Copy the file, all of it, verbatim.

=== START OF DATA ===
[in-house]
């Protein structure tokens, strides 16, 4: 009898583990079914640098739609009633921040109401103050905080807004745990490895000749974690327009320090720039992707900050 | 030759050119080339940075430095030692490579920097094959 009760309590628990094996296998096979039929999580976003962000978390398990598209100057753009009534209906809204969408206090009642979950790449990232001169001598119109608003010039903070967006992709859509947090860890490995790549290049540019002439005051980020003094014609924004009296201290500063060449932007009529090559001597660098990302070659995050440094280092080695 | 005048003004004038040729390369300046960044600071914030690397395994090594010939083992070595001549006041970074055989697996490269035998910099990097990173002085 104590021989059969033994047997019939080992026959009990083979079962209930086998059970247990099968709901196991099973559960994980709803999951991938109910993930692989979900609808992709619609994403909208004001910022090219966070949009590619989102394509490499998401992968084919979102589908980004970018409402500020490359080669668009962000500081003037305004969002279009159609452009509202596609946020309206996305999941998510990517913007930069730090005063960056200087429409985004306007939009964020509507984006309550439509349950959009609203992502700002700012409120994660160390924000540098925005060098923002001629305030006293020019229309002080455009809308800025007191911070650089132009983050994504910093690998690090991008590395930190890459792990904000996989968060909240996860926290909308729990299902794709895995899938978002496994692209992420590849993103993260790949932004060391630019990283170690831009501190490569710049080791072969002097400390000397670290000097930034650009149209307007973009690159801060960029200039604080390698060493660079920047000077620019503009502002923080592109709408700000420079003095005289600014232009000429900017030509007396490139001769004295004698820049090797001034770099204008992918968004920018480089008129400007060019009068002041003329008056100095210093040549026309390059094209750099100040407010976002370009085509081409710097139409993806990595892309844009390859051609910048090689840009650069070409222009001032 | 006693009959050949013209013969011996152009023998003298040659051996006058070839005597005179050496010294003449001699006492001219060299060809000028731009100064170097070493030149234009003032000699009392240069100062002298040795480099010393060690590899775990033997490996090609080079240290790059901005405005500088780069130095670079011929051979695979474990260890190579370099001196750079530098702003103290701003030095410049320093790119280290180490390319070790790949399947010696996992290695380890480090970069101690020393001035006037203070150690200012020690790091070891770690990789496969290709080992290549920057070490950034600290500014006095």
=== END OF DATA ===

[in-house]
């Protein structure tokens, strides 16, 4: 009898583990079914640098739609009633921040109401103050905080807004745990490895000749974690327009320090720039992707900050 | 030759050119080339940075430095030692490579920097094959 009760309590628990094996296998096979039929999580976003962000978390398990598209100057753009009534209906809204969408206090009642979950790449990232001169001598119109608003010039903070967006992709859509947090860890490995790549290049540019002439005051980020003094014609924004009296201290500063060449932007009529090559001597660098990302070659995050440094280092080695 | 005048003004004038040729390369300046960044600071914030690397395994090594010939083992070595001549006041970074055989697996490269035998910099990097990173002085 104590021989059969033994047997019939080992026959009990083979079962209930086998059970247990099968709901196991099973559960994980709803999951991938109910993930692989979900609808992709619609994403909208004001910022090219966070949009590619989102394509490499998401992968084919979102589908980004970018409402500020490359080669668009962000500081003037305004969002279009159609452009509202596609946020309206996305999941998510990517913007930069730090005063960056200087429409985004306007939009964020509507984006309550439509349950959009609203992502700002700012409120994660160390924000540098925005060098923002001629305030006293020019229309002080455009809308800025007191911070650089132009983050994504910093690998690090991008590395930190890459792990904000996989968060909240996860926290909308729990299902794709895995899938978002496994692209992420590849993103993260790949932004060391630019990283170690831009501190490569710049080791072969002097400390000397670290000097930034650009149209307007973009690159801060960029200039604080390698060493660079920047000077620019503009502002923080592109709408700000420079003095005289600014232009000429900017030509007396490139001769004295004698820049090797001034770099204008992918968004920018480089008129400007060019009068002041003329008056100095210093040549026309390059094209750099100040407010976002370009085509081409710097139409993806990595892309844009390859051609910048090689840009650069070409222009001032 | 006693009959050949013209013969011996152009023998003298040659051996006058070839005597005179050496010294003449001699006492001219060299060809000028731009100064170097070493030149234009003032000699009392240069100062002298040795480099010393060690590899775990033997490996090609080079240290790059901005405005500088780069130095670079011929051979695979474990260890190579370099001196750079530098702003103290701003030095410049320093790119280290180490390319070790790949399947010696996992290695380890480090970069101690020393001035006037203070150690200012020690790091070891770690990789496969290709080992290549920057070490950034600290500014006095």